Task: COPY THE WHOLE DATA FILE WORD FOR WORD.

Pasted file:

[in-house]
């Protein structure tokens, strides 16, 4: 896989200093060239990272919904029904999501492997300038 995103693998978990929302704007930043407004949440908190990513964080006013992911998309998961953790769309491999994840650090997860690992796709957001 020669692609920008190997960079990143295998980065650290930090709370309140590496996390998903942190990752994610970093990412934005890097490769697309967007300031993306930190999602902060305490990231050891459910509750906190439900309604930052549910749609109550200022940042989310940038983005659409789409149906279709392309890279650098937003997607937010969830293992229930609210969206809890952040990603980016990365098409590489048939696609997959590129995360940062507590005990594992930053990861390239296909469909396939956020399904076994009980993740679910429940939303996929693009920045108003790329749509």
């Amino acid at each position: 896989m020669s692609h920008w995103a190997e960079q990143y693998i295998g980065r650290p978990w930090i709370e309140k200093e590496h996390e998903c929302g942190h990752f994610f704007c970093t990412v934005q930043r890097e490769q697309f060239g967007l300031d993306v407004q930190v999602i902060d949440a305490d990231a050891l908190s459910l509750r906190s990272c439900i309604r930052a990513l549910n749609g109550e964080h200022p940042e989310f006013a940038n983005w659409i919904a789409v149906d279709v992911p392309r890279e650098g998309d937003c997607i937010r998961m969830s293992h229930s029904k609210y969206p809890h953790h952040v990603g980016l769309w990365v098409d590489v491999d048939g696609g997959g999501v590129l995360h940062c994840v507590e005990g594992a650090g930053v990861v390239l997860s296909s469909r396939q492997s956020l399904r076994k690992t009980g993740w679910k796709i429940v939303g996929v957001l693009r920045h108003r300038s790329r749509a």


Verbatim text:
[in-house]
């Protein structure tokens, strides 16, 4: 896989200093060239990272919904029904999501492997300038 995103693998978990929302704007930043407004949440908190990513964080006013992911998309998961953790769309491999994840650090997860690992796709957001 020669692609920008190997960079990143295998980065650290930090709370309140590496996390998903942190990752994610970093990412934005890097490769697309967007300031993306930190999602902060305490990231050891459910509750906190439900309604930052549910749609109550200022940042989310940038983005659409789409149906279709392309890279650098937003997607937010969830293992229930609210969206809890952040990603980016990365098409590489048939696609997959590129995360940062507590005990594992930053990861390239296909469909396939956020399904076994009980993740679910429940939303996929693009920045108003790329749509």
């Amino acid at each position: 896989m020669s692609h920008w995103a190997e960079q990143y693998i295998g980065r650290p978990w930090i709370e309140k200093e590496h996390e998903c929302g942190h990752f994610f704007c970093t990412v934005q930043r890097e490769q697309f060239g967007l300031d993306v407004q930190v999602i902060d949440a305490d990231a050891l908190s459910l509750r906190s990272c439900i309604r930052a990513l549910n749609g109550e964080h200022p940042e989310f006013a940038n983005w659409i919904a789409v149906d279709v992911p392309r890279e650098g998309d937003c997607i937010r998961m969830s293992h229930s029904k609210y969206p809890h953790h952040v990603g980016l769309w990365v098409d590489v491999d048939g696609g997959g999501v590129l995360h940062c994840v507590e005990g594992a650090g930053v990861v390239l997860s296909s469909r396939q492997s956020l399904r076994k690992t009980g993740w679910k796709i429940v939303g996929v957001l693009r920045h108003r300038s790329r749509a």